Have touched no calibration adjustments, as I know to find root cause and fix, vs tweak. I am measuring HV test point with VTVM with 1meg probe, other with Fluke. I noticed that unit has 19 llllbumble bees tyoe caps. My experience with these in McIntosh Amps is they are all bad. Similar story here? I have read Cl806 is problematic in HV. I have Sencore 102 cap tester but have not lifted any caps as I read that silver solder is used throughout, so I need to find where I put mine or order some more.

    Another thing I noticed, with lights out I could only see glow on 2 the 3 HV rects in crt anode supply, but viewing angles were difficult. The other 2 HV rects also did not glow, but I am getting voltages ove on those circuits, so I assume the current is to low to glow. The schematic doesn’t identify the filament supply for those tubes, but I see leads on them.

    Any thought on this? Want to restore but also need to check viability of hard to find parts. I see the HV rects and most caps avail. CRT don’t know yet.

    Would you recommend re-cap of all “PTM” type caps in parts list? There are also I’m not sure the acronym, but they are what I referred to as “bumble bees”.

    Any help greatly appreciated.

    Kirby

    • Hi Kirby.

      The crt supply voltage is critical because the sensitivity of the CRT varies with it, thus the calibration too.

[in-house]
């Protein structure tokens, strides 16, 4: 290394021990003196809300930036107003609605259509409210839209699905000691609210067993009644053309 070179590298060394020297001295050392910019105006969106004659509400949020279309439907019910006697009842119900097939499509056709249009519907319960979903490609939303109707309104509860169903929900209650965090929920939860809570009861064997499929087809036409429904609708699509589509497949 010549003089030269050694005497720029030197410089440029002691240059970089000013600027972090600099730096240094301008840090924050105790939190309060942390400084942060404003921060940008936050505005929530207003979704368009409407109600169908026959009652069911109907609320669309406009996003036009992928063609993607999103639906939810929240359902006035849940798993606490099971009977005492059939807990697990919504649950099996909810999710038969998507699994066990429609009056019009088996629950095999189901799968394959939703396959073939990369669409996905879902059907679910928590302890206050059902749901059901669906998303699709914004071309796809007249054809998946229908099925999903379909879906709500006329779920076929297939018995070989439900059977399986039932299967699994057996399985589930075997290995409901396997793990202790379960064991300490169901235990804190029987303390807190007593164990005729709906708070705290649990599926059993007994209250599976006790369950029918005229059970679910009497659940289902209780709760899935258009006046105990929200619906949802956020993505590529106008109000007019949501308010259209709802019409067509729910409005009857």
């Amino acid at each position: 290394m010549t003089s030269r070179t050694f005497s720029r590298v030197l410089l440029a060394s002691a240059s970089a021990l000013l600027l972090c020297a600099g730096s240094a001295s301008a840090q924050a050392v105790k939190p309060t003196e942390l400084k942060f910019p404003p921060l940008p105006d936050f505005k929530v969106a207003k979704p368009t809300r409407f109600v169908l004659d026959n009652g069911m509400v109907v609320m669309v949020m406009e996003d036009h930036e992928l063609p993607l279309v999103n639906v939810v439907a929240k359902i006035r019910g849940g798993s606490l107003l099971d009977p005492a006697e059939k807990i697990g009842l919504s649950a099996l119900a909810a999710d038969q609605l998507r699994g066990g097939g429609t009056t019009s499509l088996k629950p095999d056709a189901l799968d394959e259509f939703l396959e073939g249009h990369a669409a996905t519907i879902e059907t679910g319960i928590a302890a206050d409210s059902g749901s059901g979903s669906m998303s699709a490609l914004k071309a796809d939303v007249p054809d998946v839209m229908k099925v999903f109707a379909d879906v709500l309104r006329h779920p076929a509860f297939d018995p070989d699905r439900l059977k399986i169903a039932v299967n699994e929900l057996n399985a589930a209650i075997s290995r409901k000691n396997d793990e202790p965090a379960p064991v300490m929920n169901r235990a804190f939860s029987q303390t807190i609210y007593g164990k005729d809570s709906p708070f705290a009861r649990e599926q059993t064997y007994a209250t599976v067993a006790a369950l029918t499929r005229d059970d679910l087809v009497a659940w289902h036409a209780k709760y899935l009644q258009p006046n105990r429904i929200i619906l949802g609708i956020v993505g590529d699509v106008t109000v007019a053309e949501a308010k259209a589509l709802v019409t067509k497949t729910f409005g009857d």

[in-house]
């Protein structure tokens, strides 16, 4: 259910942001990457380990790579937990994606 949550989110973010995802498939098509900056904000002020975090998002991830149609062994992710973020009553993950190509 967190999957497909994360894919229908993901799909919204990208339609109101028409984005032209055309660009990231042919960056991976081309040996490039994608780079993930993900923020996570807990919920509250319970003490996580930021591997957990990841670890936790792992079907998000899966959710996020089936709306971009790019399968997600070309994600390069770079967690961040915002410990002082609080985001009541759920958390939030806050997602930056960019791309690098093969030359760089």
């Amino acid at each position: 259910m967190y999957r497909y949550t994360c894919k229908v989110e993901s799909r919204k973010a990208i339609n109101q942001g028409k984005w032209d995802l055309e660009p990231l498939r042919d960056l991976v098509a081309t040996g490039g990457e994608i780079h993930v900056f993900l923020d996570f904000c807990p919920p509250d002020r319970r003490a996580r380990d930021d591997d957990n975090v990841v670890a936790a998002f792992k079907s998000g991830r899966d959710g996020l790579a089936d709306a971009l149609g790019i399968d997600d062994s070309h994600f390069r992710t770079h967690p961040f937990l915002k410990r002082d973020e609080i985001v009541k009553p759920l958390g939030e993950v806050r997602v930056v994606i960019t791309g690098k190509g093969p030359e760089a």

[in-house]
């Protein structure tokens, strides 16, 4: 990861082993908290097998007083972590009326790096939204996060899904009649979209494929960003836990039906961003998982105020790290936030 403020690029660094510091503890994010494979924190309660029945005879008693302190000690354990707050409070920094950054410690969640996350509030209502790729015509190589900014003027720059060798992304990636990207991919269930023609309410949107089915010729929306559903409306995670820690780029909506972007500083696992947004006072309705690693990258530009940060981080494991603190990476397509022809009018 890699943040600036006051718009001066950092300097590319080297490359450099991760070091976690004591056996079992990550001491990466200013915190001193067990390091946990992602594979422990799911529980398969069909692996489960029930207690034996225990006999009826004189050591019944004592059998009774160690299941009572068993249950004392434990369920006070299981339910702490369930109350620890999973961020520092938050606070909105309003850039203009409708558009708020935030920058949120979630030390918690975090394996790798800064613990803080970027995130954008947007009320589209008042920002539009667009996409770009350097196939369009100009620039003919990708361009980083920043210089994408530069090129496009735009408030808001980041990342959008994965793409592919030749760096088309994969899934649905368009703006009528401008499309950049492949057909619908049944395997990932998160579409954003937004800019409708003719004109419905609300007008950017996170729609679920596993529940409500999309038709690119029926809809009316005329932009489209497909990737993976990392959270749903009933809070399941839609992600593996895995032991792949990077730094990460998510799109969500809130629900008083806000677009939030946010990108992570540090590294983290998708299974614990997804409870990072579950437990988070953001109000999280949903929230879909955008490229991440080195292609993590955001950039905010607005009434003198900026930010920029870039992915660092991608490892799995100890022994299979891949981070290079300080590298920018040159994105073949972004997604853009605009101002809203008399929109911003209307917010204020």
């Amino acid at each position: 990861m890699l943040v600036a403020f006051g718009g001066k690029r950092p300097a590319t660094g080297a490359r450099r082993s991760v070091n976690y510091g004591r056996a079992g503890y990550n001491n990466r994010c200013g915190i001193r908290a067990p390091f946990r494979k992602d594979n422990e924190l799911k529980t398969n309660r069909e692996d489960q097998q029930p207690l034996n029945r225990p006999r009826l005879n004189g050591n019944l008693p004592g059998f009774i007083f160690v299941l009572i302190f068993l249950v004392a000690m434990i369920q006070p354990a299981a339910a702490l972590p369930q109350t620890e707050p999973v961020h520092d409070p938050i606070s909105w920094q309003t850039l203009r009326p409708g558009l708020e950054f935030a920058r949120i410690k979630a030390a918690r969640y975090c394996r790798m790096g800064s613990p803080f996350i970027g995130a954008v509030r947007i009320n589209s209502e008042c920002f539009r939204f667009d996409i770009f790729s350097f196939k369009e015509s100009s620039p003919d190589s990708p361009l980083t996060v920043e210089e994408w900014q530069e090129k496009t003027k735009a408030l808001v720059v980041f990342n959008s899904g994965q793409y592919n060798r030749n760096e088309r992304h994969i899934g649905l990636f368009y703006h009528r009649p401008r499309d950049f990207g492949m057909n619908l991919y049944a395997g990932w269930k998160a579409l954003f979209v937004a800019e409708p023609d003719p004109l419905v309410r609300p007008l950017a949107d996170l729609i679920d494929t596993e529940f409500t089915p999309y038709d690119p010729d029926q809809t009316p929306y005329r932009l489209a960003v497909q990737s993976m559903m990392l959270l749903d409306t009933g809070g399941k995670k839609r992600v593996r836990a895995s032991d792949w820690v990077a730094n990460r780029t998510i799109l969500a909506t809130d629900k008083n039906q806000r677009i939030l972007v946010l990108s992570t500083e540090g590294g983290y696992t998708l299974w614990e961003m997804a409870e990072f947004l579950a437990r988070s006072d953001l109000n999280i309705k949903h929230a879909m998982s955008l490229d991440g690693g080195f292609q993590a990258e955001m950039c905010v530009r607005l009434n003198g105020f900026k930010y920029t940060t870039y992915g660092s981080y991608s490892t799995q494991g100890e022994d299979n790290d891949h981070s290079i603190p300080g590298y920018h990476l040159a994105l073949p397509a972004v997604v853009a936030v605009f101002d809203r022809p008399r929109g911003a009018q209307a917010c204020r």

From what you describe, the first component I would replace is the Hartley tank capacitor that is across the primary of the HV transformer. A tester is not going to tell you if a cap will work here though if it fails on the tester, it most assuredly will not work here, so just replace it. I almost always find this necessary. Antique Electronic Supply sell 3kv 10nF ceramics, also 1kv siver micas. I would also replace all the caps in the cathode and grid supplies, again, the 3kv 10nF ceramics are perfect for this, I keep lots of them. These are not suitable for the PDA tripler however, it sounds as though that may be ok.

      You can use non-silver bearing solder just for a one-time joint. Repeated use will deplete the silver plate in the ceramic notch. I think Radio Shack sell silver bearing solder. At one time I used this twisted together with their regular rosin solder, of the same gauge. It worked extremely well, excellent flow and solidification.
      I imagine the rectifiers are OK.

      On the bumble bees. I replace them all. They are always leaky and even if the circuit functions, calibration will not be possible. In the time-base, they will cause slow running and at low speeds, very slow re-set between sweeps leading to flicker due to the hold-off between sweeps being way too long as the circuit has to supply the leakage current as well as the charge current.

      Again, AES sell a good range of 630v film caps, any of them will work and I keep a range of the common Tek values on hand.
      The 317 is a really nice scope, stay with it!
      Thanks for your interest in what I am doing.

      • Kirby Hallenbeck permalink

        Richard, thank you so much for your very detailed response. I truly appreciate it. I will get on with the project following your advice. You have a very nice day sir. Kirby

      • You are very welcome. Thank for your interest and taking the time to take care of one of these superb creations.

      • Kirby Hallenbeck permalink